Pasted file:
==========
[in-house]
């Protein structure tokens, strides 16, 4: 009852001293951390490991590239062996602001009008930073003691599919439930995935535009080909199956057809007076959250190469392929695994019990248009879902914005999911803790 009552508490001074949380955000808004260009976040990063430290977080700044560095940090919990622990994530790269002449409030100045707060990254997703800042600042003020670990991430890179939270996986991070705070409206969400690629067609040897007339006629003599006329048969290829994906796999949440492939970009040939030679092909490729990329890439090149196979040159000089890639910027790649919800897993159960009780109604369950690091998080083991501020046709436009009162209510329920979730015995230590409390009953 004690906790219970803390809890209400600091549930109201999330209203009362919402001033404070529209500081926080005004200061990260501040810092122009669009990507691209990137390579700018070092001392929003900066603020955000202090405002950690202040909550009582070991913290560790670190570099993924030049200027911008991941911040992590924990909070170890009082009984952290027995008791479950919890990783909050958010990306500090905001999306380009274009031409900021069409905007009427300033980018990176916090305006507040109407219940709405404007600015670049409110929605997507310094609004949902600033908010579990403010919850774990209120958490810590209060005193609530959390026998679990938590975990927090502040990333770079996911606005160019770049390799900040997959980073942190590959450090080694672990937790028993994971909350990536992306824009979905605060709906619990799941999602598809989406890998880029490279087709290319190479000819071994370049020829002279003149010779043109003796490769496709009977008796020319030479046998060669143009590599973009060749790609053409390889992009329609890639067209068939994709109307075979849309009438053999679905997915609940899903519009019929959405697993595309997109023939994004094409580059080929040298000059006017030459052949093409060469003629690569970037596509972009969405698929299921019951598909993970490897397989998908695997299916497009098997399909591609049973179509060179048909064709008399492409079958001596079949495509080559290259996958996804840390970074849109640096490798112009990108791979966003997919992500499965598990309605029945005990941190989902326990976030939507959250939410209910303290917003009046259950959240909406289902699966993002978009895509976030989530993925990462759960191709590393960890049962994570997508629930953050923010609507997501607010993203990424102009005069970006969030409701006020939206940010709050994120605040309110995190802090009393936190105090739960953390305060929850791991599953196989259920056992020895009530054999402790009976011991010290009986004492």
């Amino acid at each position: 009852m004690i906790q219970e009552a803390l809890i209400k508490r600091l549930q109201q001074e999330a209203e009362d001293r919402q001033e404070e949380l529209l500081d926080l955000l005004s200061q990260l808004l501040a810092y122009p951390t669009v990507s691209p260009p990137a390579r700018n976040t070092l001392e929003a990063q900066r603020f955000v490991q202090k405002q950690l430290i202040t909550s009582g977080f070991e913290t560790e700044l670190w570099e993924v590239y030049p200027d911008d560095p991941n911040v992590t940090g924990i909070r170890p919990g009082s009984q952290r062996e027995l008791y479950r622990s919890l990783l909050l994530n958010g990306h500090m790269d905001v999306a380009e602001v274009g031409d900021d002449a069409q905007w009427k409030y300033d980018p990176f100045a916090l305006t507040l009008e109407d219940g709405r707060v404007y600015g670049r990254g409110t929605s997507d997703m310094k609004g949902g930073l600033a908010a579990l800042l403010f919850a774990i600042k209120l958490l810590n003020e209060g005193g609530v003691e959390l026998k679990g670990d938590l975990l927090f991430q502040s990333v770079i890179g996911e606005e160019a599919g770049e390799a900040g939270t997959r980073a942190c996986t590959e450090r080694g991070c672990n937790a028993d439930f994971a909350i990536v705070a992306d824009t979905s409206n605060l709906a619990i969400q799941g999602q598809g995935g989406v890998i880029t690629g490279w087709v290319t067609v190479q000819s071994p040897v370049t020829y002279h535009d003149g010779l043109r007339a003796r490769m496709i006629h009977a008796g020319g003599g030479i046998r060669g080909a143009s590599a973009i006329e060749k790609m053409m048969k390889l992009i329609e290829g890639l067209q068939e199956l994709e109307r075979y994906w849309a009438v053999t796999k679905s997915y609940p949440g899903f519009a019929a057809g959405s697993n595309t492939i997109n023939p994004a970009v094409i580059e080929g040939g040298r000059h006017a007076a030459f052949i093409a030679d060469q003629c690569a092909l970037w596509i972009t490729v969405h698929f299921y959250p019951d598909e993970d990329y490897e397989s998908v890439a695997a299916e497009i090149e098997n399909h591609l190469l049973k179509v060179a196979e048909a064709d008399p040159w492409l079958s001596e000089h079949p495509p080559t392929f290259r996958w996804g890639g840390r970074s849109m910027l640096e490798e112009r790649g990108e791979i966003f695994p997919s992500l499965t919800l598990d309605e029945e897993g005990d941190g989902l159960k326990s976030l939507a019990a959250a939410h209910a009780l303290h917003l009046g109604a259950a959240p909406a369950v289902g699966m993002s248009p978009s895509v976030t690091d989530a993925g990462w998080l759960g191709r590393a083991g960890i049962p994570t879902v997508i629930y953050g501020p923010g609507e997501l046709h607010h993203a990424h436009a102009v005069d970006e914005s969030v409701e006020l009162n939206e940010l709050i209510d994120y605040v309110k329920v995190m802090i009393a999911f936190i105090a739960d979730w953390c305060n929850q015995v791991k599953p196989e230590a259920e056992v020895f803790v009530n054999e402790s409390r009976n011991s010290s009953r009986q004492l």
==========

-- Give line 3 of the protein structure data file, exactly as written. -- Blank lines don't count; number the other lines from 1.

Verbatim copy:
């Amino acid at each position: 009852m004690i906790q219970e009552a803390l809890i209400k508490r600091l549930q109201q001074e999330a209203e009362d001293r919402q001033e404070e949380l529209l500081d926080l955000l005004s200061q990260l808004l501040a810092y122009p951390t669009v990507s691209p260009p990137a390579r700018n976040t070092l001392e929003a990063q900066r603020f955000v490991q202090k405002q950690l430290i202040t909550s009582g977080f070991e913290t560790e700044l670190w570099e993924v590239y030049p200027d911008d560095p991941n911040v992590t940090g924990i909070r170890p919990g009082s009984q952290r062996e027995l008791y479950r622990s919890l990783l909050l994530n958010g990306h500090m790269d905001v999306a380009e602001v274009g031409d900021d002449a069409q905007w009427k409030y300033d980018p990176f100045a916090l305006t507040l009008e109407d219940g709405r707060v404007y600015g670049r990254g409110t929605s997507d997703m310094k609004g949902g930073l600033a908010a579990l800042l403010f919850a774990i600042k209120l958490l810590n003020e209060g005193g609530v003691e959390l026998k679990g670990d938590l975990l927090f991430q502040s990333v770079i890179g996911e606005e160019a599919g770049e390799a900040g939270t997959r980073a942190c996986t590959e450090r080694g991070c672990n937790a028993d439930f994971a909350i990536v705070a992306d824009t979905s409206n605060l709906a619990i969400q799941g999602q598809g995935g989406v890998i880029t690629g490279w087709v290319t067609v190479q000819s071994p040897v370049t020829y002279h535009d003149g010779l043109r007339a003796r490769m496709i006629h009977a008796g020319g003599g030479i046998r060669g080909a143009s590599a973009i006329e060749k790609m053409m048969k390889l992009i329609e290829g890639l067209q068939e199956l994709e109307r075979y994906w849309a009438v053999t796999k679905s997915y609940p949440g899903f519009a019929a057809g959405s697993n595309t492939i997109n023939p994004a970009v094409i580059e080929g040939g040298r000059h006017a007076a030459f052949i093409a030679d060469q003629c690569a092909l970037w596509i972009t490729v969405h698929f299921y959250p019951d598909e993970d990329y490897e397989s998908v890439a695997a299916e497009i090149e098997n399909h591609l190469l049973k179509v060179a196979e048909a064709d008399p040159w492409l079958s001596e000089h079949p495509p080559t392929f290259r996958w996804g890639g840390r970074s849109m910027l640096e490798e112009r790649g990108e791979i966003f695994p997919s992500l499965t919800l598990d309605e029945e897993g005990d941190g989902l159960k326990s976030l939507a019990a959250a939410h209910a009780l303290h917003l009046g109604a259950a959240p909406a369950v289902g699966m993002s248009p978009s895509v976030t690091d989530a993925g990462w998080l759960g191709r590393a083991g960890i049962p994570t879902v997508i629930y953050g501020p923010g609507e997501l046709h607010h993203a990424h436009a102009v005069d970006e914005s969030v409701e006020l009162n939206e940010l709050i209510d994120y605040v309110k329920v995190m802090i009393a999911f936190i105090a739960d979730w953390c305060n929850q015995v791991k599953p196989e230590a259920e056992v020895f803790v009530n054999e402790s409390r009976n011991s010290s009953r009986q004492l």